Capgemini: Dealing with the disconnect between customer expectation and business reality
With consumer technology rapidly advancing - from augmented reality apps, predictive shopping suggestions and AI chat bots - a huge gap has emerged between customers’ service expectations and the experience most enterprise companies are able to deliver.
The divide is significant. Research by Capgemini, surveying 3,300 consumers and 450 of the companies that serve them, found three-quarters of organisations think they are customer-centric, but only 30% of their consumers agree. This discrepancy grows when looking at established industries. Utility firms and manufacturers are the most stuck in their ways, with gaps of 71% and 67% respectively, while ‘born in the cloud’ businesses only see a 12% divide in terms of customer expectations. The hefty difference shows that older companies, in general, are struggling to keep up with today’s consumers.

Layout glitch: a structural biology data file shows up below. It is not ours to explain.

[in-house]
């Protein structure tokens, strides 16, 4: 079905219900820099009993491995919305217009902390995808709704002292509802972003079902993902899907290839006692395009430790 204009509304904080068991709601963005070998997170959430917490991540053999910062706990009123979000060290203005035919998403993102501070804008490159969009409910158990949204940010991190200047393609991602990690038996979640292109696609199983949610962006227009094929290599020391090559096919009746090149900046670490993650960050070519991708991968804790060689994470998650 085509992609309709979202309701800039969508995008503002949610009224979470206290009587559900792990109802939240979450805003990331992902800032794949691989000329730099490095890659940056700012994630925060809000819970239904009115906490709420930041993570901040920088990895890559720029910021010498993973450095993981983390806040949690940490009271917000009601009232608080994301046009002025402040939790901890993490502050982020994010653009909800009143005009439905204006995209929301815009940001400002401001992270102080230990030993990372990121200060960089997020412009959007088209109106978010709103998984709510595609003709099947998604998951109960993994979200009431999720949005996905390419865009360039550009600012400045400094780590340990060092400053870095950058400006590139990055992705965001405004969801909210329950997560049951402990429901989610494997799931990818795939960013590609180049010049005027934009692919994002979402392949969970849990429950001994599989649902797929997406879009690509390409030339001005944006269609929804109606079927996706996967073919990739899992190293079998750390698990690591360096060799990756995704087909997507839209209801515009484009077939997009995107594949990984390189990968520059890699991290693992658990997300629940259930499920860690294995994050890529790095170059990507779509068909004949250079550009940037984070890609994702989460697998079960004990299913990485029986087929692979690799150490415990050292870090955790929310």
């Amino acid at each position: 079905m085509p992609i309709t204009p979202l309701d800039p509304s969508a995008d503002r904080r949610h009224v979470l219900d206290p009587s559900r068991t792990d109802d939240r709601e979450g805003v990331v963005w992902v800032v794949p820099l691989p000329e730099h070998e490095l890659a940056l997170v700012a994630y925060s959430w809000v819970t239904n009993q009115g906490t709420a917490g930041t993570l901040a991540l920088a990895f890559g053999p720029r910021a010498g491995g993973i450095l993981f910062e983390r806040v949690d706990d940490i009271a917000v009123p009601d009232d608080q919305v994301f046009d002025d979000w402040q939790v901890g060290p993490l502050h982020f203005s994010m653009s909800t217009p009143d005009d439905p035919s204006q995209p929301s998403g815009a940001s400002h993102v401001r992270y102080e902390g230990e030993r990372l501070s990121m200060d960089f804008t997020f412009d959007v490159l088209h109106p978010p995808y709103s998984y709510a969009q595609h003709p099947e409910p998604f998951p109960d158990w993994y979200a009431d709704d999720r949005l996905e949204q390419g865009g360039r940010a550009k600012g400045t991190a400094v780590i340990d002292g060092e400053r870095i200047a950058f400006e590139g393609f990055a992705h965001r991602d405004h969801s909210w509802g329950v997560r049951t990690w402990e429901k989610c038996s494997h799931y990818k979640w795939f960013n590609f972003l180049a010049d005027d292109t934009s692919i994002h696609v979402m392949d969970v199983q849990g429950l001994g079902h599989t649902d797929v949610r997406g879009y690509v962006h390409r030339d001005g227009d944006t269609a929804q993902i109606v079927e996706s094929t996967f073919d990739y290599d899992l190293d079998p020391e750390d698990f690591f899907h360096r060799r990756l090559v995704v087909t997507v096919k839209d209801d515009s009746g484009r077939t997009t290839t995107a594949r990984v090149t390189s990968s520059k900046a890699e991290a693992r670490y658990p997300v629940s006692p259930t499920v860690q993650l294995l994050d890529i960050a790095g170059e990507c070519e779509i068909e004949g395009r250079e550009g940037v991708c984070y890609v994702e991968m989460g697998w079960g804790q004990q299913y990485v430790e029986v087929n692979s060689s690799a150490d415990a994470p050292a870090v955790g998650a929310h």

However, it is not all bad news for firms who acknowledge this shift. Companies who put customer experience at the heart of their operations score much higher on consumer satisfaction and in turn are able to boost revenue and have higher levels of customer retention. In addition, 81% of consumers say they are willing to pay more for a better experience, with nearly a third saying they would be prepared to increase spending by more than 15%. For any brand, heritage or a new start-up, it’s clear that being customer-centric and providing stellar service is critical to future success; organisations will succeed or fail by the experiences they create.